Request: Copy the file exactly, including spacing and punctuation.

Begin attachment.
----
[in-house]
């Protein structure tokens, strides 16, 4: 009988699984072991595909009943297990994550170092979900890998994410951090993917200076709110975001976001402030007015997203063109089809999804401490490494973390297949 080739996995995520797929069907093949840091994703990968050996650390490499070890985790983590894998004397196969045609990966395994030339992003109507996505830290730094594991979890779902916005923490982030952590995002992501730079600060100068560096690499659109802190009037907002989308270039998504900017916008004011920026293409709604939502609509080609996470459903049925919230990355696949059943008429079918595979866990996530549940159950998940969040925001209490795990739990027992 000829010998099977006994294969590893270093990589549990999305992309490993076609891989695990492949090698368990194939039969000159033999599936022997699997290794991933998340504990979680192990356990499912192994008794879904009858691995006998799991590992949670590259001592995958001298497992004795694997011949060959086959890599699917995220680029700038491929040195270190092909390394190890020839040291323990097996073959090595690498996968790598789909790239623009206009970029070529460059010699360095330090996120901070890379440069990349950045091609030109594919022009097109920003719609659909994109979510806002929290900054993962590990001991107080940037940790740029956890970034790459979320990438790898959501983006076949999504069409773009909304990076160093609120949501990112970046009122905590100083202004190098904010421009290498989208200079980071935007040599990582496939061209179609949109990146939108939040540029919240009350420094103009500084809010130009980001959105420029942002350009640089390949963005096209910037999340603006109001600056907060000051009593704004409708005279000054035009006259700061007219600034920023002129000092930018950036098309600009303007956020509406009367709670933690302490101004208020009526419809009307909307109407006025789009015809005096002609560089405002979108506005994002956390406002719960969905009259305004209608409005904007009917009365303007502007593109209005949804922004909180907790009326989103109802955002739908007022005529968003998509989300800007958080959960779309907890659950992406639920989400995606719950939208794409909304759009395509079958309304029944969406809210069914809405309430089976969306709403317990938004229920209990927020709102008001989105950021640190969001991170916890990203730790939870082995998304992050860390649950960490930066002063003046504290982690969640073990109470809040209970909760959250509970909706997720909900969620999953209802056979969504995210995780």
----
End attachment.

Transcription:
[in-house]
């Protein structure tokens, strides 16, 4: 009988699984072991595909009943297990994550170092979900890998994410951090993917200076709110975001976001402030007015997203063109089809999804401490490494973390297949 080739996995995520797929069907093949840091994703990968050996650390490499070890985790983590894998004397196969045609990966395994030339992003109507996505830290730094594991979890779902916005923490982030952590995002992501730079600060100068560096690499659109802190009037907002989308270039998504900017916008004011920026293409709604939502609509080609996470459903049925919230990355696949059943008429079918595979866990996530549940159950998940969040925001209490795990739990027992 000829010998099977006994294969590893270093990589549990999305992309490993076609891989695990492949090698368990194939039969000159033999599936022997699997290794991933998340504990979680192990356990499912192994008794879904009858691995006998799991590992949670590259001592995958001298497992004795694997011949060959086959890599699917995220680029700038491929040195270190092909390394190890020839040291323990097996073959090595690498996968790598789909790239623009206009970029070529460059010699360095330090996120901070890379440069990349950045091609030109594919022009097109920003719609659909994109979510806002929290900054993962590990001991107080940037940790740029956890970034790459979320990438790898959501983006076949999504069409773009909304990076160093609120949501990112970046009122905590100083202004190098904010421009290498989208200079980071935007040599990582496939061209179609949109990146939108939040540029919240009350420094103009500084809010130009980001959105420029942002350009640089390949963005096209910037999340603006109001600056907060000051009593704004409708005279000054035009006259700061007219600034920023002129000092930018950036098309600009303007956020509406009367709670933690302490101004208020009526419809009307909307109407006025789009015809005096002609560089405002979108506005994002956390406002719960969905009259305004209608409005904007009917009365303007502007593109209005949804922004909180907790009326989103109802955002739908007022005529968003998509989300800007958080959960779309907890659950992406639920989400995606719950939208794409909304759009395509079958309304029944969406809210069914809405309430089976969306709403317990938004229920209990927020709102008001989105950021640190969001991170916890990203730790939870082995998304992050860390649950960490930066002063003046504290982690969640073990109470809040209970909760959250509970909706997720909900969620999953209802056979969504995210995780």